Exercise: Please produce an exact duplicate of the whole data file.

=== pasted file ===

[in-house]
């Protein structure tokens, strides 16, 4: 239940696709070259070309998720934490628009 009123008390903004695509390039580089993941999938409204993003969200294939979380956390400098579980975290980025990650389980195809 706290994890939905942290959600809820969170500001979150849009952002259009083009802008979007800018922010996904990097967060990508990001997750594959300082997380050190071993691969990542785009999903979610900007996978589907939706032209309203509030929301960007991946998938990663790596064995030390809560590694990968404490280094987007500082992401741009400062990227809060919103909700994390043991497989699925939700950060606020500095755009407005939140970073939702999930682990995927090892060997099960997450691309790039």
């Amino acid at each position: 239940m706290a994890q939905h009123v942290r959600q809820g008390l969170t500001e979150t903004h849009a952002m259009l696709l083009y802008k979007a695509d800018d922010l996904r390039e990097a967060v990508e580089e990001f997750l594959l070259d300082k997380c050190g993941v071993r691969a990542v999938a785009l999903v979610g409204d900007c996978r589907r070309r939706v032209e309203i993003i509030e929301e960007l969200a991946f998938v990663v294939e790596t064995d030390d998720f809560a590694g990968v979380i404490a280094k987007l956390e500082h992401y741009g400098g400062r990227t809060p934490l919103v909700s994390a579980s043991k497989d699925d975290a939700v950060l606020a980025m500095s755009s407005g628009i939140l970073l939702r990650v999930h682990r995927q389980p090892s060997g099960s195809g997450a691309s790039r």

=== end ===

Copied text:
[in-house]
């Protein structure tokens, strides 16, 4: 239940696709070259070309998720934490628009 009123008390903004695509390039580089993941999938409204993003969200294939979380956390400098579980975290980025990650389980195809 706290994890939905942290959600809820969170500001979150849009952002259009083009802008979007800018922010996904990097967060990508990001997750594959300082997380050190071993691969990542785009999903979610900007996978589907939706032209309203509030929301960007991946998938990663790596064995030390809560590694990968404490280094987007500082992401741009400062990227809060919103909700994390043991497989699925939700950060606020500095755009407005939140970073939702999930682990995927090892060997099960997450691309790039």
């Amino acid at each position: 239940m706290a994890q939905h009123v942290r959600q809820g008390l969170t500001e979150t903004h849009a952002m259009l696709l083009y802008k979007a695509d800018d922010l996904r390039e990097a967060v990508e580089e990001f997750l594959l070259d300082k997380c050190g993941v071993r691969a990542v999938a785009l999903v979610g409204d900007c996978r589907r070309r939706v032209e309203i993003i509030e929301e960007l969200a991946f998938v990663v294939e790596t064995d030390d998720f809560a590694g990968v979380i404490a280094k987007l956390e500082h992401y741009g400098g400062r990227t809060p934490l919103v909700s994390a579980s043991k497989d699925d975290a939700v950060l606020a980025m500095s755009s407005g628009i939140l970073l939702r990650v999930h682990r995927q389980p090892s060997g099960s195809g997450a691309s790039r």